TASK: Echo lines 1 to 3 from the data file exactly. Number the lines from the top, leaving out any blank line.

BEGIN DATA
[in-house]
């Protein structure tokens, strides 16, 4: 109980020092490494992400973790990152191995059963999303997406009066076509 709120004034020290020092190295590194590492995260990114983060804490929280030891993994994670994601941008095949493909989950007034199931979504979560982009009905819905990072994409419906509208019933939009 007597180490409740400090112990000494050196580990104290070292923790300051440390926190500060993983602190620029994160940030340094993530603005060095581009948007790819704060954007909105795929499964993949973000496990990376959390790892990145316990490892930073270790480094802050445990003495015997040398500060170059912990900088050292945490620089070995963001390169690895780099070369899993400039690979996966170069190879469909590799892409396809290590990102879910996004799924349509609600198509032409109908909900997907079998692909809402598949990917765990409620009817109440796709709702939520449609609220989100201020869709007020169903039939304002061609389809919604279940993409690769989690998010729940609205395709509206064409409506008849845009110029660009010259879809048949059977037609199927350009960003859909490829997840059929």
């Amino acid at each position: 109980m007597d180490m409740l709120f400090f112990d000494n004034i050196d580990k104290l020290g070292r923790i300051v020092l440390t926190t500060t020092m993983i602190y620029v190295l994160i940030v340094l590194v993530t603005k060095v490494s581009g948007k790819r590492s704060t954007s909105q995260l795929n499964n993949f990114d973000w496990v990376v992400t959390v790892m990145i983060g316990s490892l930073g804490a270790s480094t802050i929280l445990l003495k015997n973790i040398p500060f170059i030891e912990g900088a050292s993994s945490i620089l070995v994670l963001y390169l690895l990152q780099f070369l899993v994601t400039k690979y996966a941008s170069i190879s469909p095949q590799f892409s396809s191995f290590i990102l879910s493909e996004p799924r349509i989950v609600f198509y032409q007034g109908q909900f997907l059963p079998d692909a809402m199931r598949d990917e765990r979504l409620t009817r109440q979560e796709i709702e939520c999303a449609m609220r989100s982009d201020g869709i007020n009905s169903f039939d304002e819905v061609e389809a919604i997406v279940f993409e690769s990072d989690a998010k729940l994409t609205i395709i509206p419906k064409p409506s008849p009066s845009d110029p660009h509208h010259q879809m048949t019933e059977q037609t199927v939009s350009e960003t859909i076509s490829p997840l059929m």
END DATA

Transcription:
[in-house]
């Protein structure tokens, strides 16, 4: 109980020092490494992400973790990152191995059963999303997406009066076509 709120004034020290020092190295590194590492995260990114983060804490929280030891993994994670994601941008095949493909989950007034199931979504979560982009009905819905990072994409419906509208019933939009 007597180490409740400090112990000494050196580990104290070292923790300051440390926190500060993983602190620029994160940030340094993530603005060095581009948007790819704060954007909105795929499964993949973000496990990376959390790892990145316990490892930073270790480094802050445990003495015997040398500060170059912990900088050292945490620089070995963001390169690895780099070369899993400039690979996966170069190879469909590799892409396809290590990102879910996004799924349509609600198509032409109908909900997907079998692909809402598949990917765990409620009817109440796709709702939520449609609220989100201020869709007020169903039939304002061609389809919604279940993409690769989690998010729940609205395709509206064409409506008849845009110029660009010259879809048949059977037609199927350009960003859909490829997840059929």
């Amino acid at each position: 109980m007597d180490m409740l709120f400090f112990d000494n004034i050196d580990k104290l020290g070292r923790i300051v020092l440390t926190t500060t020092m993983i602190y620029v190295l994160i940030v340094l590194v993530t603005k060095v490494s581009g948007k790819r590492s704060t954007s909105q995260l795929n499964n993949f990114d973000w496990v990376v992400t959390v790892m990145i983060g316990s490892l930073g804490a270790s480094t802050i929280l445990l003495k015997n973790i040398p500060f170059i030891e912990g900088a050292s993994s945490i620089l070995v994670l963001y390169l690895l990152q780099f070369l899993v994601t400039k690979y996966a941008s170069i190879s469909p095949q590799f892409s396809s191995f290590i990102l879910s493909e996004p799924r349509i989950v609600f198509y032409q007034g109908q909900f997907l059963p079998d692909a809402m199931r598949d990917e765990r979504l409620t009817r109440q979560e796709i709702e939520c999303a449609m609220r989100s982009d201020g869709i007020n009905s169903f039939d304002e819905v061609e389809a919604i997406v279940f993409e690769s990072d989690a998010k729940l994409t609205i395709i509206p419906k064409p409506s008849p009066s845009d110029p660009h509208h010259q879809m048949t019933e059977q037609t199927v939009s350009e960003t859909i076509s490829p997840l059929m």